Judge Archbald, resign from the De
partment of Justice. This would re
move the objections of Senators who
seem to fear an unwise precedent might
be established.
, The Senate sitting as a court was ex-
I pected to make progress ln the trial of
the impeachment proceedings against
1 ...J . ..Ut.nl. .n...... nM.A u
J MU,t! .iivuuaiu tuua 4 11V rxuilltllw-
Hon of witnesses ln the case began
this afternoon.
So much time was consumed yester
day afternon In the opening statements
on the part of Attorney A. S worthing
ton, as counsel for Judge Archbald, and
on tho part fo the Houso managers,
that It was deemed unwise then to pro
ceed with the examination of witnesses
Judge Clayton, for the House managers,
said he would proceed with the exami
nation of witnesses today.
It Is the disposition of the Senate to
proceed with the trial with as much
dispatch as possible. At the same time
It is generally believed that It will be
Impossible to dispose of the case 'be
fore the holiday recess. Senators gen
el ally consider that a month will be
needed for tho trial.
Denial wob made by Attorney Woith
Ington In his opening statement that
the Houso managers had Imputed a
single Impeachable offenso to Judgo
Archbald. Mr. Worthlnstnn said that
In not one of the transactions could the
slightest corruption or evil Intent bi
shown and that, In nil the thirteen ar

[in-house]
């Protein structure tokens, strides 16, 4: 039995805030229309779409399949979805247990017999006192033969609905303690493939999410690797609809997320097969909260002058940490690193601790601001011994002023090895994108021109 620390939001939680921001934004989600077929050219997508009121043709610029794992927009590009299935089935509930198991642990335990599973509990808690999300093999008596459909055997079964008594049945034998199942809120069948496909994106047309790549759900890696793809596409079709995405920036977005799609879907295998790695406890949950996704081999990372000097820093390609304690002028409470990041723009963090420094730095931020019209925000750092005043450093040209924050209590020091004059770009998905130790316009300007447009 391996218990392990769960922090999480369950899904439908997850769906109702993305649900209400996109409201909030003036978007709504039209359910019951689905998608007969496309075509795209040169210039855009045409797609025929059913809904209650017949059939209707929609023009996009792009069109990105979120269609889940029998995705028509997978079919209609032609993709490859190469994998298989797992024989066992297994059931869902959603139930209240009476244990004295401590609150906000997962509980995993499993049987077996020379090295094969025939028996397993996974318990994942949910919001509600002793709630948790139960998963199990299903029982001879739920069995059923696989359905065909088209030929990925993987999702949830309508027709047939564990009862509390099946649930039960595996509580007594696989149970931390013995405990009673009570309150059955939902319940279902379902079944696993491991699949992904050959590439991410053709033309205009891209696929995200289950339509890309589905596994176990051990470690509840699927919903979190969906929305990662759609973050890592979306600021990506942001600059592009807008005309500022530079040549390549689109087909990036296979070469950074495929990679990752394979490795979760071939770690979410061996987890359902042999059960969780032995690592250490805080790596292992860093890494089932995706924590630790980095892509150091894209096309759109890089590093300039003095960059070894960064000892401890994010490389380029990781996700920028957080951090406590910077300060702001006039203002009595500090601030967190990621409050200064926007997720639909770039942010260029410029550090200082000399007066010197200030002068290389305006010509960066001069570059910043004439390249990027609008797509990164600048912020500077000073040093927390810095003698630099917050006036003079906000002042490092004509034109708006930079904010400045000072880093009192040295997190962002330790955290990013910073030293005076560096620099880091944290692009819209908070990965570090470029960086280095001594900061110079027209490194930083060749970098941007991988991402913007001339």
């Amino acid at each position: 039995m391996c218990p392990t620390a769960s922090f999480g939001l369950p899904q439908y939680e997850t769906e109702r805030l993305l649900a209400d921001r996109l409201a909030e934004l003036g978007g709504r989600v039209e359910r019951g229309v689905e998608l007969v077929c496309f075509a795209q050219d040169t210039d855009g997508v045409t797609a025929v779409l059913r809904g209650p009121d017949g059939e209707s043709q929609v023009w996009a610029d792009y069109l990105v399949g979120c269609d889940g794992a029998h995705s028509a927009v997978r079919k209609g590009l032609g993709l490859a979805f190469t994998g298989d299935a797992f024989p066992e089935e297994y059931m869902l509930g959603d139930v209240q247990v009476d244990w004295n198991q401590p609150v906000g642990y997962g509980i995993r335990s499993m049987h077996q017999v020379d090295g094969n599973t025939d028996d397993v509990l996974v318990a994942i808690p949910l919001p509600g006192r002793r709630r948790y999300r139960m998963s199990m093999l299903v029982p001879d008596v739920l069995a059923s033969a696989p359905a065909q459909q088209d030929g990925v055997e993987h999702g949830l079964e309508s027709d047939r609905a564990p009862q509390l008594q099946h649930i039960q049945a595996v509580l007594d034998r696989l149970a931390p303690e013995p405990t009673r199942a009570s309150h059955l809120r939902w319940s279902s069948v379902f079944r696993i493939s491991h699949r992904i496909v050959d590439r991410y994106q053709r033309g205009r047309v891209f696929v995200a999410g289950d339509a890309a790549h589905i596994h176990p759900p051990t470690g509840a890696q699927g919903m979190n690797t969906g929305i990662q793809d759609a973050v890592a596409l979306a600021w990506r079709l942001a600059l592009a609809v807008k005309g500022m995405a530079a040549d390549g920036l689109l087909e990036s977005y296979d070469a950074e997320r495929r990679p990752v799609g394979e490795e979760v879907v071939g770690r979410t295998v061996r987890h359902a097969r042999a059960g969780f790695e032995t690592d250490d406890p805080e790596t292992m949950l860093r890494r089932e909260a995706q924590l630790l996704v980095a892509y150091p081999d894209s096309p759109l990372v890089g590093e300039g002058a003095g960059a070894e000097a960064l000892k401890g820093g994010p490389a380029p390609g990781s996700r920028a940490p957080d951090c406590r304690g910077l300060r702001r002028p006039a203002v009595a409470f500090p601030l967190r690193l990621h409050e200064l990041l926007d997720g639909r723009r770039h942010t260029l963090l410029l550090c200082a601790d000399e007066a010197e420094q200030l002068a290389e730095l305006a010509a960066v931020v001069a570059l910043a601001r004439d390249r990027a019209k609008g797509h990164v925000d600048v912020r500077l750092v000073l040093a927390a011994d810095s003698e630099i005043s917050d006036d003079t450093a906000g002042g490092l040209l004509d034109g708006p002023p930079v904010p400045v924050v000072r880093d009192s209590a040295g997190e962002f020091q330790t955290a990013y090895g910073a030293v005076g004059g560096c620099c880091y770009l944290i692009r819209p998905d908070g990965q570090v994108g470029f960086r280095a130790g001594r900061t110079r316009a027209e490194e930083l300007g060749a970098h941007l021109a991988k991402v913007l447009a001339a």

ticles of Impeachment, nn specific In
stance of wrongdlnc could be cited
Attorney Worthlngton indicated that
the principal facts would be conceded
by the defense, but lnterpietntlons of
Archhald'a Innocence of wrongdoing
would be pluced upon the testimony In
tho final arguments to the Senate.
Some of the Government's witnesses,
It was learned today, aio so poor that
they were unable to come to Washing
ton for the tilnl without advances of
money for traveling and lintel expinscs.
These comprise coal miners and specu
lators mar Scranton.
A mode of tilal piocedure wus detci
mined today by consent, by which 'nil
Senators who deslic to ask questions of
witnesses aie to submit them In wilt
ing to thu tilal judge, Senator Bacon,
of Georgia, ailing piesldcnt of tbe
Constant Changes.
It Is claimed In Justification for tho
recommended lefflalRtinn .n. , .
--.--- .wa. tun, uiirre is
a constant Interchange of Jobs In the
u.nniini service although formal
transfers ate ullowed only after three
years service nnH ih.t . --
- ...... no BUUIl US U
clerk gets on" to the wotk In one
oureuu no begins looking about for a
better place in an entirely iir., u.
of endeavor.
The language of the provision in the
legislative bill, as quoted herewith H
self-explanatory, and Is destined to
raise a howl from the thousands of